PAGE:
Hyperemesis and premature contractions were more common in the postpartum depressed group of women. Explanatory models for these symptoms might be somatization of pregnancy‐related anxiety or depression but might also be an effect of hormonal changes in the pregnant woman. Antenatal depressive symptoms and postpartum depression are correlated,11,31 but whether this is on a psychosocial basis or a result of hormonal and genetic vulnerability remains to be investigated. The absence of correlation between sociodemographic variables and depressive symptoms is in line with previous studies.2,3 The risk factors identified in the gynecologic and obstetric history were two induced abortions or more and among multiparas a history of acute cesarean section or instrumental delivery in the past. These risk factors did not remain significant on the multivariable level. We found no association between delivery complications and the development of depressive symptoms. This is consistent with the findings in two recent studies,29,34 but not with some earlier studies, which have reported a strong link between cesarean section and postpartum depression.28,35
Our results show that women at risk for postpartum depression can be identified during pregnancy. The strongest risk factors, sick leave and a high number of visits at the antenatal care clinics, are not etiologic and might be of either behavioral or biologic origin. The possibilities of genetic vulnerability and hormonal changes ought to be investigated further to reach a more thorough understanding.
1. Weissman MM, Olfson M. Depression in women: Implications for health care research. Science 1995;269:799–801.
2. Kumar R, Robson K. A prospective study of emotional disorders in childbearing women. Br J Psych 1984;144:35–47.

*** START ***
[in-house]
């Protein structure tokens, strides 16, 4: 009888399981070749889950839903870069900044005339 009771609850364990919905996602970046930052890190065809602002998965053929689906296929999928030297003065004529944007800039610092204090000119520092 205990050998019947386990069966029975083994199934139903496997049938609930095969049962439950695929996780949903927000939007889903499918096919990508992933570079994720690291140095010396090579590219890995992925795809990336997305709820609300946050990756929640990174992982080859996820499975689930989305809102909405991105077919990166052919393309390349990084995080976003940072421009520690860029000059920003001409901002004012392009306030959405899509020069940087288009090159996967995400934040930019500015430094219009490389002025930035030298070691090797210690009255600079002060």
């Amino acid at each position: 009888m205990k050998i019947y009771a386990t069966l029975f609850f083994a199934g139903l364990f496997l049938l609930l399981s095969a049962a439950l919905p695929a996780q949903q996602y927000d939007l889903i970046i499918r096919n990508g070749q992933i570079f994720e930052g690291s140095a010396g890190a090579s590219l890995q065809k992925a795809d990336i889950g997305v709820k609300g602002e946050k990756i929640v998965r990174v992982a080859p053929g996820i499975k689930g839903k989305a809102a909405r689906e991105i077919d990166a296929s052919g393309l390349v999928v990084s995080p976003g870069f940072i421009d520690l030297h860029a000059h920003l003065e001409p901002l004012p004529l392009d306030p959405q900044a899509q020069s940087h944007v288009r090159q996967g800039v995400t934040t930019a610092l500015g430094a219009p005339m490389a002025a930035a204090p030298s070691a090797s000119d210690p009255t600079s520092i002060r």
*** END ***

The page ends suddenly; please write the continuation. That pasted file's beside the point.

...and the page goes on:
3. Watson JP, Elliott SA, Rugg AJ, Brough DI. Psychiatric disorder in pregnancy and the first postpartum year. Br J Psych 1984;144:453–62.
4. Cooper PJ, Campbell EA, Day A, Kennerly H, Bond A. Non-psychotic psychiatric disorder after childbirth: A prospective study of prevalence, incidence, course and nature. Br J Psych 1988;152:799–806.
5. O'Hara MW, Zekoski E, Philipps LA, Wright EJ. Controlled prospective study of postpartum mood disorders: Comparison of childbearing and non-childbearing women. J Abnorm Psychol 1990;99:3–15.
6. Cooper PJ, Murray L. Course and recurrence of postpartum depression: Evidence for the specificity of the diagnostic concept. Br J Psych 1995;166:191–5.
7. Fossey L, Papiernik E, Bydlowski M. Postpartum blues: A clinical syndrome and predictor of postpartum depression? J Psychosom Obstet Gynecol 1997;18:17–21.
8. Righetti-Veltema M, Conne-Perréard E, Bousquet A, Manzano J. Risk factors and predictive signs of postpartum depression. J Affect Dis 1998;49:167–80.
9. Bågedahl-Strindlund M, Monsen Börjesson K. Postpartum depression: A hidden illness. Acta Psych Scand 1998; 98:272–5.
10. Wickberg B, Hwang CP. The Edinburgh Postpartum Depression Scale: Validation on a Swedish community sample. Acta Psych Scand 1996;94:181–4.
11. Josefsson A, Berg G, Nordin C, Sydsjö G. Prevalence of depressive symptoms in late pregnancy and postpartum. Acta Obstet Gynecol Scand 2001;80:251–5.
12. Brockington I. Motherhood and mental health. Oxford: Oxford University Press, 1996.
13. Cogill SR, Caplan HL, Alexandra H, Robson K, Kumar R. Impact of maternal postpartum depression on cognitive development of young children. BMJ 1986;292:1165–7.
14. Sharp D, Dale FH, Pawlby S, Schmucker G, Allen H, Kumar R. The impact of postpartum depression on boys' intellectual development. J Child Psychol Psych 1995;36:1315–36.
15. Bågedahl-Strindlund M. Children of mentally ill mothers: Mental development, somatic growth and social outcome. Scand J Soc Med 1988;16:121–7.
16. Brown GW, Davidson S. Social class, psychiatric disorder of mother, and accidents to children. Lancet 1978;1:378–81.